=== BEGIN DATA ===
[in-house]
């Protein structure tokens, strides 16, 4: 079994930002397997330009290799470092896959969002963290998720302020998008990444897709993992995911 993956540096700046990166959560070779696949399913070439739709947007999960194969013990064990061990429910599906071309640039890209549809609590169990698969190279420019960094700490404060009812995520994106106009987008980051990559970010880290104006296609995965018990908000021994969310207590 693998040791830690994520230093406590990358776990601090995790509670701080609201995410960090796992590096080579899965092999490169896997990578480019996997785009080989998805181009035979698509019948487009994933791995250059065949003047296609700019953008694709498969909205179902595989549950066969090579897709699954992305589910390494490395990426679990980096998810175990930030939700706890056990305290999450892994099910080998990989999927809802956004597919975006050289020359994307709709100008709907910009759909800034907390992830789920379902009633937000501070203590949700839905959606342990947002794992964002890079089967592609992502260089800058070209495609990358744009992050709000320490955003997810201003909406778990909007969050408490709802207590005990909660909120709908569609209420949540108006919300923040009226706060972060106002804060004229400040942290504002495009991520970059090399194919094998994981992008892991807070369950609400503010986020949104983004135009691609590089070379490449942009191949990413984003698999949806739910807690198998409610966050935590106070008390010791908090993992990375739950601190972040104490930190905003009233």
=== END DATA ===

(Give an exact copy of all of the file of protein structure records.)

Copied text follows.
[in-house]
């Protein structure tokens, strides 16, 4: 079994930002397997330009290799470092896959969002963290998720302020998008990444897709993992995911 993956540096700046990166959560070779696949399913070439739709947007999960194969013990064990061990429910599906071309640039890209549809609590169990698969190279420019960094700490404060009812995520994106106009987008980051990559970010880290104006296609995965018990908000021994969310207590 693998040791830690994520230093406590990358776990601090995790509670701080609201995410960090796992590096080579899965092999490169896997990578480019996997785009080989998805181009035979698509019948487009994933791995250059065949003047296609700019953008694709498969909205179902595989549950066969090579897709699954992305589910390494490395990426679990980096998810175990930030939700706890056990305290999450892994099910080998990989999927809802956004597919975006050289020359994307709709100008709907910009759909800034907390992830789920379902009633937000501070203590949700839905959606342990947002794992964002890079089967592609992502260089800058070209495609990358744009992050709000320490955003997810201003909406778990909007969050408490709802207590005990909660909120709908569609209420949540108006919300923040009226706060972060106002804060004229400040942290504002495009991520970059090399194919094998994981992008892991807070369950609400503010986020949104983004135009691609590089070379490449942009191949990413984003698999949806739910807690198998409610966050935590106070008390010791908090993992990375739950601190972040104490930190905003009233």